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Letter from Montreal: The City Undressed Illustration by Patrick Doyon.

Letter from Montreal: The City Undressed

He looked at me as if there had never been anyone else. Until he didn’t.

I MOVED TO THE CITY IN A SNOWSTORM. My heart had been removed from my chest, with the violence of a novice turkey carver, by someone who had told me it would be safe where it was. I arrived an emotional excavation site, but it was a new year. I had Jane Birkin bangs, the air was bracing and there was snow on the winding staircases when I woke up the next morning. I wasn’t looking for a relationship but, by springtime, because no one ever feels “this way about anyone before” until they meet the next person, I was more in love than I’d ever been. Sardonic, erudite—the kind of man who would pay more attention to being called sardonic and erudite than anything else in this essay—he was a native Montrealer who hated all the things I hated and loved all the things I had moved to the city to love. We spent seven months with each other, our relationship accreting through summer afternoons reading in the grass outside the Architecture Museum; with olive bread, black coffee and morning sex in my 3 1⁄2 on Beaubien; in the alleys underneath the autoroute at Atwater and St. Antoine. He looked at me as if there had never been anyone else. Until he didn’t.

HE COULD COOK. Like, actual meals: beef flank stuffed with ham, spinach and red peppers; lemon and garlic kale salad with roasted chicken and fresh parmesan. This made the dinner parties we threw in my head a success. He invited me to his Plateau apartment, where we would prepare a meal together that he had shopped for that morning at marché Jean-Talon. I wore black, lacy, boy-cut underwear. We drank sparkling wine and made out on his couch. I had such high hopes. He had herpes and lingering feelings for an ex. He informed me of both as I lay spread eagle beneath him. I got up and started looking for the boy-cut underwear somewhere on the floor.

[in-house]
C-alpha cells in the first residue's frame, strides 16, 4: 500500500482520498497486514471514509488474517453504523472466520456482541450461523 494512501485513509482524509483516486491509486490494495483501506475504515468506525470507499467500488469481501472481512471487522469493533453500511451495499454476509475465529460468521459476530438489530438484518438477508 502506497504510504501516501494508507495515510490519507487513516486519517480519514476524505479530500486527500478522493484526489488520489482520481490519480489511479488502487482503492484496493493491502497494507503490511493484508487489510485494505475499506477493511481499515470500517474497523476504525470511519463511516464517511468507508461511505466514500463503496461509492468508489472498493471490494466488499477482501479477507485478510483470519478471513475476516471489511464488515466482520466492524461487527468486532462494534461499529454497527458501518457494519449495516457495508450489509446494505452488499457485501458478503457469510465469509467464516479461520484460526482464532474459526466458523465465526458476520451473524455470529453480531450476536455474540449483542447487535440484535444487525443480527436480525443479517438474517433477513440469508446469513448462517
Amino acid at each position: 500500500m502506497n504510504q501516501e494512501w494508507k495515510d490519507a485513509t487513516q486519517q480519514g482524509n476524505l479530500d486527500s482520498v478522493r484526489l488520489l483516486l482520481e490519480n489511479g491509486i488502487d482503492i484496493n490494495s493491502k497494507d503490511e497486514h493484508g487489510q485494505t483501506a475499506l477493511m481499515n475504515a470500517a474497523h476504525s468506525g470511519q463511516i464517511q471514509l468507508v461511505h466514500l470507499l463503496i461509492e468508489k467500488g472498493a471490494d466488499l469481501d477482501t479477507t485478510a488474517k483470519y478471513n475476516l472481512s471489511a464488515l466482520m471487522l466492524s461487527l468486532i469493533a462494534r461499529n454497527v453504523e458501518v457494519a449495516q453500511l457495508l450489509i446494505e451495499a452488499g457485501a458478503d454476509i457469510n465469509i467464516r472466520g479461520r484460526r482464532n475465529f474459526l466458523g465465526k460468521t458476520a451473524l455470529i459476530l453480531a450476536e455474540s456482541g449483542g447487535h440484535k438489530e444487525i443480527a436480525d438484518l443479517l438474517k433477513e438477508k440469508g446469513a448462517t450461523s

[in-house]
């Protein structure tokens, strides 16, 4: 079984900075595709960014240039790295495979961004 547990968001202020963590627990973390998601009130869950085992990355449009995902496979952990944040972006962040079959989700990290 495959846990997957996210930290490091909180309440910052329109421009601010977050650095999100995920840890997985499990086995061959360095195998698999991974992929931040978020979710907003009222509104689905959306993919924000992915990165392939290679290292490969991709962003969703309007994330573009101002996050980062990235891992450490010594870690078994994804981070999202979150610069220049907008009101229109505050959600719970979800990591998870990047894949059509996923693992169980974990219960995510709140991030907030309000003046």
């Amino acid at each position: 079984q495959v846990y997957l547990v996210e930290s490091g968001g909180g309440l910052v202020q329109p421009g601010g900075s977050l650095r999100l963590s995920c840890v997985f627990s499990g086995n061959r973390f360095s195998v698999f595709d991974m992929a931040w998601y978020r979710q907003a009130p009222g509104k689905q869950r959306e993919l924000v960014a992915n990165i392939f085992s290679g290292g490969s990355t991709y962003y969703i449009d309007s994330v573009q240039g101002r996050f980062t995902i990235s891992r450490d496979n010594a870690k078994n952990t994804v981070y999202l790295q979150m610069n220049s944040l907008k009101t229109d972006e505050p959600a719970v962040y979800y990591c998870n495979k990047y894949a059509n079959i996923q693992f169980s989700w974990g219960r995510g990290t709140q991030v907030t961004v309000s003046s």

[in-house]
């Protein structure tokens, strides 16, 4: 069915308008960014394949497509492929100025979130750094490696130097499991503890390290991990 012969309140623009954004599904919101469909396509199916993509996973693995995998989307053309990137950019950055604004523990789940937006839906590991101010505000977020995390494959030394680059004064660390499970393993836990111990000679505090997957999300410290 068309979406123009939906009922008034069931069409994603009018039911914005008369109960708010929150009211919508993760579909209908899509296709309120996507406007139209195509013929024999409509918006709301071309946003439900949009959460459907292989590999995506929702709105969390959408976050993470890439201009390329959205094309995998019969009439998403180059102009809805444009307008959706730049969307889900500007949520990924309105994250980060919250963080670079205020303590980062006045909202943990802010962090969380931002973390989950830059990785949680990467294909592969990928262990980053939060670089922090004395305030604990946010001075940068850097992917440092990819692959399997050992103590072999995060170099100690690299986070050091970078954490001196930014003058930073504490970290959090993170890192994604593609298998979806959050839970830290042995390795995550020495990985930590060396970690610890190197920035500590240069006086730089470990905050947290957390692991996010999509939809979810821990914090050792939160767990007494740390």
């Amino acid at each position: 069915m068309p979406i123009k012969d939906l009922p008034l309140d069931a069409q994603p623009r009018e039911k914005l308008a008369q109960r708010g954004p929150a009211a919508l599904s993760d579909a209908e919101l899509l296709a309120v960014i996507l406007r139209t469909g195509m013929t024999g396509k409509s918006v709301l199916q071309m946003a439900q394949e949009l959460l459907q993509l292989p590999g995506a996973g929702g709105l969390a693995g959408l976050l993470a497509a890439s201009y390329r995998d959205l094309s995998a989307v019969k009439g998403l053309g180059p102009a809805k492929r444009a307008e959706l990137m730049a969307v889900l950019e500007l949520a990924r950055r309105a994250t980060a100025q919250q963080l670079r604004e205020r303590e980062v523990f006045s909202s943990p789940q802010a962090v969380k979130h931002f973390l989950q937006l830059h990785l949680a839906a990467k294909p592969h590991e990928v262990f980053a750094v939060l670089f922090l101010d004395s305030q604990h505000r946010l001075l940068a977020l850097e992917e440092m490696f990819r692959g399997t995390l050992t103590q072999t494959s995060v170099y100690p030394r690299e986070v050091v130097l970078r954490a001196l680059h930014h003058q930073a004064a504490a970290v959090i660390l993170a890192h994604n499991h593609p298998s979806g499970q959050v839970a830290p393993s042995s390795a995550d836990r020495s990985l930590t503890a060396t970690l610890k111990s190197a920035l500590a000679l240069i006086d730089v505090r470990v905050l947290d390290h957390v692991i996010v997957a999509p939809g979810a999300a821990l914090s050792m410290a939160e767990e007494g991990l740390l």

HE WAS A BARTENDER at a rustic market restaurant on Notre-Dame Ouest. We eye-fucked each other all night. My friend went outside for a cigarette and texted me to say she was leaving. Are you good? I showed him the message. “Am I good?” He took me home immediately. I left his place in the near-dawn hours, walking home in the still morning air past discarded cigarette butts and beer cans on the damp concrete, remnants of other people’s terrasse parties. Caught up in my post-drunken haze, it took me hours to notice that my apartment had been broken into. I’d been so focused on what I’d gained. 

ON OUR FIRST DATE, he took me to a bar inside the Place des Arts complex. He said he’d read great reviews. We walked into an almost-empty, roped-off area of a theatre lobby, the kind with burgundy carpeting where you make small talk with your mom during intermission. Once we’d stopped laughing, I insisted we stay for one drink. Afterwards, I took him to a small, low-lit wine bar at Parc and Sherbrooke and he told me about investment funds. He brought me to an Arcade Fire show, then backstage to meet Win Butler because they played basketball together. I would later learn that he thought this would impress me. He bought me ice cream and kissed me in the parking lot. We dated for about a month, but when we met I was already halfway out of the city—the lack of work had worn thin. He tried to persuade me to stay but, the truth is, I was already gone. No boy could touch me.